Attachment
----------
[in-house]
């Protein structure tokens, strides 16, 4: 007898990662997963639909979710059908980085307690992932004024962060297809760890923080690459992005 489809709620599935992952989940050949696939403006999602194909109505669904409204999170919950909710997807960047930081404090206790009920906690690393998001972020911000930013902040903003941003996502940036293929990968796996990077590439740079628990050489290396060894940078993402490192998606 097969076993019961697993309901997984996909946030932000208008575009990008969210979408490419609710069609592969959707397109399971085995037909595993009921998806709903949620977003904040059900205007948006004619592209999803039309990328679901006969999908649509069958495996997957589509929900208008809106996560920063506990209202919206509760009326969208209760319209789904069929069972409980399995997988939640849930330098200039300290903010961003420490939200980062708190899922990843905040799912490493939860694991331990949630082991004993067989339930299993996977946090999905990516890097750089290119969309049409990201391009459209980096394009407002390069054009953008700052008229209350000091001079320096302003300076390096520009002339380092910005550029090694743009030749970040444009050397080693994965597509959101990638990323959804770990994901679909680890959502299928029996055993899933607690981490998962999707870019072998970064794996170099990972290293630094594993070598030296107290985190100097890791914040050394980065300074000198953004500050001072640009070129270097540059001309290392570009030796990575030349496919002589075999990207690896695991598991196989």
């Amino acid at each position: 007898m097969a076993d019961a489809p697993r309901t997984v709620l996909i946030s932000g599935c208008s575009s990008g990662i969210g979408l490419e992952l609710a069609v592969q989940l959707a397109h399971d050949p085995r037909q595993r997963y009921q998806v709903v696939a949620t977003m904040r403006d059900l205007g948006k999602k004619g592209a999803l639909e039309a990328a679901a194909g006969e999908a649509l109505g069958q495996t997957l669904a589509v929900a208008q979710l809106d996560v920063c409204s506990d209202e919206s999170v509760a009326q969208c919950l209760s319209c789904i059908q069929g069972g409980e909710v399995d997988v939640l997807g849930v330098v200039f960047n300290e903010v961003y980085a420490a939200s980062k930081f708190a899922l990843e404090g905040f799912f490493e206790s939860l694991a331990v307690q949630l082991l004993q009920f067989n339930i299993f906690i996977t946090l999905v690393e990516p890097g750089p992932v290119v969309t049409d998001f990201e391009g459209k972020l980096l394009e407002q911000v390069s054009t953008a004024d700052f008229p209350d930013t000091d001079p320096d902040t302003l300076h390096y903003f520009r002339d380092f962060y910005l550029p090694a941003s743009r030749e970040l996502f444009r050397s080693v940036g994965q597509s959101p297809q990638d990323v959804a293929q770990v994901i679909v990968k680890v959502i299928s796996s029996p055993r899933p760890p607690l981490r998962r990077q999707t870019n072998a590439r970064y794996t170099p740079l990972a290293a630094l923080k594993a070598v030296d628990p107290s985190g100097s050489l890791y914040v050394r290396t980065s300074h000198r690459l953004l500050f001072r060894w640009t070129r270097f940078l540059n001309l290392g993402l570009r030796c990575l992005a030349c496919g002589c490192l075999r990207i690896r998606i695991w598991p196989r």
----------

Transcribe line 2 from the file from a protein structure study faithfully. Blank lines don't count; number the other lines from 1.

């Protein structure tokens, strides 16, 4: 007898990662997963639909979710059908980085307690992932004024962060297809760890923080690459992005 489809709620599935992952989940050949696939403006999602194909109505669904409204999170919950909710997807960047930081404090206790009920906690690393998001972020911000930013902040903003941003996502940036293929990968796996990077590439740079628990050489290396060894940078993402490192998606 097969076993019961697993309901997984996909946030932000208008575009990008969210979408490419609710069609592969959707397109399971085995037909595993009921998806709903949620977003904040059900205007948006004619592209999803039309990328679901006969999908649509069958495996997957589509929900208008809106996560920063506990209202919206509760009326969208209760319209789904069929069972409980399995997988939640849930330098200039300290903010961003420490939200980062708190899922990843905040799912490493939860694991331990949630082991004993067989339930299993996977946090999905990516890097750089290119969309049409990201391009459209980096394009407002390069054009953008700052008229209350000091001079320096302003300076390096520009002339380092910005550029090694743009030749970040444009050397080693994965597509959101990638990323959804770990994901679909680890959502299928029996055993899933607690981490998962999707870019072998970064794996170099990972290293630094594993070598030296107290985190100097890791914040050394980065300074000198953004500050001072640009070129270097540059001309290392570009030796990575030349496919002589075999990207690896695991598991196989």